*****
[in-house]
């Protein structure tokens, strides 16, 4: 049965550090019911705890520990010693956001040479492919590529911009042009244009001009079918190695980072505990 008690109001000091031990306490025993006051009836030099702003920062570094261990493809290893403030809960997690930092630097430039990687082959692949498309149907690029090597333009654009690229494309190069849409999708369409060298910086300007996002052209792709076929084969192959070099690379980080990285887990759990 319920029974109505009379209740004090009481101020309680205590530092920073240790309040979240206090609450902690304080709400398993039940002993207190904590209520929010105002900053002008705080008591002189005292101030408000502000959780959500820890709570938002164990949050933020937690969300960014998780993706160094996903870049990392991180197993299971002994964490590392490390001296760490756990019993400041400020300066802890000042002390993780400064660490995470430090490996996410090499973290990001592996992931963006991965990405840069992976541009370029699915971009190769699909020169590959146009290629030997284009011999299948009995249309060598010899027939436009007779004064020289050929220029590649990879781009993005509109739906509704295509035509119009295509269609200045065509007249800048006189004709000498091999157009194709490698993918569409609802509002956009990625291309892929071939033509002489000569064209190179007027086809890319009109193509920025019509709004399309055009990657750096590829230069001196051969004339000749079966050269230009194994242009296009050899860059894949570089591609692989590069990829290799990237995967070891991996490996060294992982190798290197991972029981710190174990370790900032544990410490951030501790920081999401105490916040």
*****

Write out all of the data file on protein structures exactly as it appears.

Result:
[in-house]
């Protein structure tokens, strides 16, 4: 049965550090019911705890520990010693956001040479492919590529911009042009244009001009079918190695980072505990 008690109001000091031990306490025993006051009836030099702003920062570094261990493809290893403030809960997690930092630097430039990687082959692949498309149907690029090597333009654009690229494309190069849409999708369409060298910086300007996002052209792709076929084969192959070099690379980080990285887990759990 319920029974109505009379209740004090009481101020309680205590530092920073240790309040979240206090609450902690304080709400398993039940002993207190904590209520929010105002900053002008705080008591002189005292101030408000502000959780959500820890709570938002164990949050933020937690969300960014998780993706160094996903870049990392991180197993299971002994964490590392490390001296760490756990019993400041400020300066802890000042002390993780400064660490995470430090490996996410090499973290990001592996992931963006991965990405840069992976541009370029699915971009190769699909020169590959146009290629030997284009011999299948009995249309060598010899027939436009007779004064020289050929220029590649990879781009993005509109739906509704295509035509119009295509269609200045065509007249800048006189004709000498091999157009194709490698993918569409609802509002956009990625291309892929071939033509002489000569064209190179007027086809890319009109193509920025019509709004399309055009990657750096590829230069001196051969004339000749079966050269230009194994242009296009050899860059894949570089591609692989590069990829290799990237995967070891991996490996060294992982190798290197991972029981710190174990370790900032544990410490951030501790920081999401105490916040």